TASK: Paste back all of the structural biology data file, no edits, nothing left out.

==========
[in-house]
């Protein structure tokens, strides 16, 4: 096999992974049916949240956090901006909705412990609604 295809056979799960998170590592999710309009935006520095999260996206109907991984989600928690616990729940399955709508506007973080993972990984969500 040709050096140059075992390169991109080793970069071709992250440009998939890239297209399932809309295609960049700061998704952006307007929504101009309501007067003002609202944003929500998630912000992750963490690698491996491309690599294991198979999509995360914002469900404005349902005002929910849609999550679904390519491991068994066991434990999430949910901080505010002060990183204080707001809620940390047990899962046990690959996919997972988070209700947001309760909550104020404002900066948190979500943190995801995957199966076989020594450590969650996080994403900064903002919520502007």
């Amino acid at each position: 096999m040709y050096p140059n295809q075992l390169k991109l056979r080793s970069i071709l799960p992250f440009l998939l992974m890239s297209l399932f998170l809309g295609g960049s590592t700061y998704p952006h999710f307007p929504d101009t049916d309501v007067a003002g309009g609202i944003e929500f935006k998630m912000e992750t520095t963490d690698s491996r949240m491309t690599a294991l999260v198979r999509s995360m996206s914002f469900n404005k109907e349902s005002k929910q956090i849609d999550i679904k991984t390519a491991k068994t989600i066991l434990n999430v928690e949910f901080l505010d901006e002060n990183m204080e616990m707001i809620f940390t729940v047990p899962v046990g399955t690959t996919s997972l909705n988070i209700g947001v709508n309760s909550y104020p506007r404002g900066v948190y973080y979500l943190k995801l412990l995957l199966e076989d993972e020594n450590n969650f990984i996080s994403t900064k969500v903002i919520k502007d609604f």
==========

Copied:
[in-house]
């Protein structure tokens, strides 16, 4: 096999992974049916949240956090901006909705412990609604 295809056979799960998170590592999710309009935006520095999260996206109907991984989600928690616990729940399955709508506007973080993972990984969500 040709050096140059075992390169991109080793970069071709992250440009998939890239297209399932809309295609960049700061998704952006307007929504101009309501007067003002609202944003929500998630912000992750963490690698491996491309690599294991198979999509995360914002469900404005349902005002929910849609999550679904390519491991068994066991434990999430949910901080505010002060990183204080707001809620940390047990899962046990690959996919997972988070209700947001309760909550104020404002900066948190979500943190995801995957199966076989020594450590969650996080994403900064903002919520502007």
């Amino acid at each position: 096999m040709y050096p140059n295809q075992l390169k991109l056979r080793s970069i071709l799960p992250f440009l998939l992974m890239s297209l399932f998170l809309g295609g960049s590592t700061y998704p952006h999710f307007p929504d101009t049916d309501v007067a003002g309009g609202i944003e929500f935006k998630m912000e992750t520095t963490d690698s491996r949240m491309t690599a294991l999260v198979r999509s995360m996206s914002f469900n404005k109907e349902s005002k929910q956090i849609d999550i679904k991984t390519a491991k068994t989600i066991l434990n999430v928690e949910f901080l505010d901006e002060n990183m204080e616990m707001i809620f940390t729940v047990p899962v046990g399955t690959t996919s997972l909705n988070i209700g947001v709508n309760s909550y104020p506007r404002g900066v948190y973080y979500l943190k995801l412990l995957l199966e076989d993972e020594n450590n969650f990984i996080s994403t900064k969500v903002i919520k502007d609604f």